Animal models are the backbone of cancer research and can illuminate facets of tumor development, progression, and response to therapy. Robust models for ovarian cancer have been difficulty to develop in part because it is a very heterogeneous disease. The appreciation that the tumor microenvironment imposes constraints on tumor cell biology emphasize the need to develop models in an immunocompetent setting. The goal of this project, A Fallopian Tube Derived Syngeneic Mouse Model of BRCA-Related Ovarian Cancer, is to create such a model. To achieve this goal, the team isolated cells from the fallopian tubes (the primary site of origin for most BRCA-associated ovarian cancer) of immunocompetent mice and used genome-editing to create defects in key oncogenes and tumor suppressor genes that would allow for a tumor to form when the cells are implanted back into the abdominal cavity of the mouse. This enables the team to explore the specific contribution of BRCA mutations on disease development, progression, and how the microenvironment reacts to these tumors and whether the genetic makeup of the tumors (e.g., BRCA vs non-BRCA) influences those interactions. 

Roger Greenberg, MD, PhD
The goal of this study, BRCA Function in the DNA Damage Response, is to identify and target mechanisms of resistance to PARP inhibitors (PARPi) and Platinum based chemotherapies in BRCA1 and BRCA2 mutant cancers. This work has led to the initiation of clinical trials using approaches to identify patients that are more likely to respond to PARPi therapy. Dr. Greenberg’s lab has made substantial progress stemming from their discoveries as part of their earlier team science grant. The team defined alternative pathways to BRCA-Rad51 recombination that are required for survival in BRCA mutant cells. They have also identified the entire network of these alternative DNA repair mechanisms, providing a rich source of factors to investigate in BRCA mutant cells that have become resistant to PARPi. Another aspect of the research comes from discovery of a new gene that is required for survival of BRCA mutant cells and dramatically increases their sensitivity to PARPi. This work is a promising avenue to begin drug discovery efforts.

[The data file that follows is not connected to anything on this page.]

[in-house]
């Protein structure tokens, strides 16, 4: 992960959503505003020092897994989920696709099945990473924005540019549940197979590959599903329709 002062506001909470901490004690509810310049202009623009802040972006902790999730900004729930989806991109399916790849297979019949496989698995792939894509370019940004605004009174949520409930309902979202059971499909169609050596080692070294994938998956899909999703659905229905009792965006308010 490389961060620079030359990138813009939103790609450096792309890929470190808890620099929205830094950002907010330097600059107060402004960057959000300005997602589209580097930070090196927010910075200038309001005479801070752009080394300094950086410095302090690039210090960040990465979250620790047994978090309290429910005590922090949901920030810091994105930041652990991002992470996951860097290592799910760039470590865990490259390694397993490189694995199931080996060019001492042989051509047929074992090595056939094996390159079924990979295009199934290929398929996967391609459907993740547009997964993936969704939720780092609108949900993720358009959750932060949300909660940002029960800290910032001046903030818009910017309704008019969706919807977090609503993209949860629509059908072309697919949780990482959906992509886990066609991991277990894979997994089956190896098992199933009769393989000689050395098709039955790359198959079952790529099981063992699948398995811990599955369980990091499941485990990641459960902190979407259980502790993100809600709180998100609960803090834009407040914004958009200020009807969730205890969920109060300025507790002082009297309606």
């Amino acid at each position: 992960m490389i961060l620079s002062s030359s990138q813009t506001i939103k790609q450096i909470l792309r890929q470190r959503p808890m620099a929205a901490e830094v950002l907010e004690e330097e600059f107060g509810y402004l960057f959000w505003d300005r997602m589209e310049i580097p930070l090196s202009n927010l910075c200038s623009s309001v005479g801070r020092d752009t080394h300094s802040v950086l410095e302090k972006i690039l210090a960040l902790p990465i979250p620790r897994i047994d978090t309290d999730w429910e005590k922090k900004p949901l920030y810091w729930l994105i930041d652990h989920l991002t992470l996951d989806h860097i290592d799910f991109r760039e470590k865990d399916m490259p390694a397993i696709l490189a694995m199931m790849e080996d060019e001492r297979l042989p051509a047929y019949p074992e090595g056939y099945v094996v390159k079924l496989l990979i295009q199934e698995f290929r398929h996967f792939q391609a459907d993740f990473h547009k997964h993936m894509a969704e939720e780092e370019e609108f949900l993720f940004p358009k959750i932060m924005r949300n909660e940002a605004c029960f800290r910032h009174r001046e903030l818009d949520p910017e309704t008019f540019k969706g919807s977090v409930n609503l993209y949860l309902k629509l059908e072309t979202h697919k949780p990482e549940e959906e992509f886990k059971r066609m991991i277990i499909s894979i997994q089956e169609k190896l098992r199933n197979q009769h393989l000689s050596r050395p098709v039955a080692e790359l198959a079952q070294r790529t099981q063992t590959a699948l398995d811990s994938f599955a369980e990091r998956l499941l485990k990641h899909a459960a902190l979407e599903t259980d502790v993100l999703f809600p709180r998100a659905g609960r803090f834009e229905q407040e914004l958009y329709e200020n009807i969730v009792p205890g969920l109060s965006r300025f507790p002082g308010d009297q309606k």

Katherine L. Nathanson, MD 
The team's projects, including Phenotypes of BRCA1/2 Mutation Carriers From Population Based Databases to Tumor Development, focus on understanding the phenotypes associated with BRCA1/2 mutations, in particular related to genotype-phenotype correlations. This on-going project analyzes primary BRCA1/2 mutation-associated breast cancers to evaluate whether molecular and pathological features vary between breast tumors associated with different mutational types (missense, large genomic rearrangements vs. frameshift/truncating) and locations (exon 11 vs. non-exon 11). They also are interested in examining the Penn Medicine Biobank to determine whether mutation type and location can be associated with clinical features. They continue to evaluate whether allele-specific loss of heterozygosity is associated with outcome and are using a large well characterized sample set to do so. They are evaluating matched primary and recurrent BRCA1/2 mutated breast and ovarian cancer to identify recurrent specific features that can potentially be therapeutically targeted. We have identified several potential features that may be of interest, including some that are associated with significant differences in survival, but the results are preliminary and need further validation.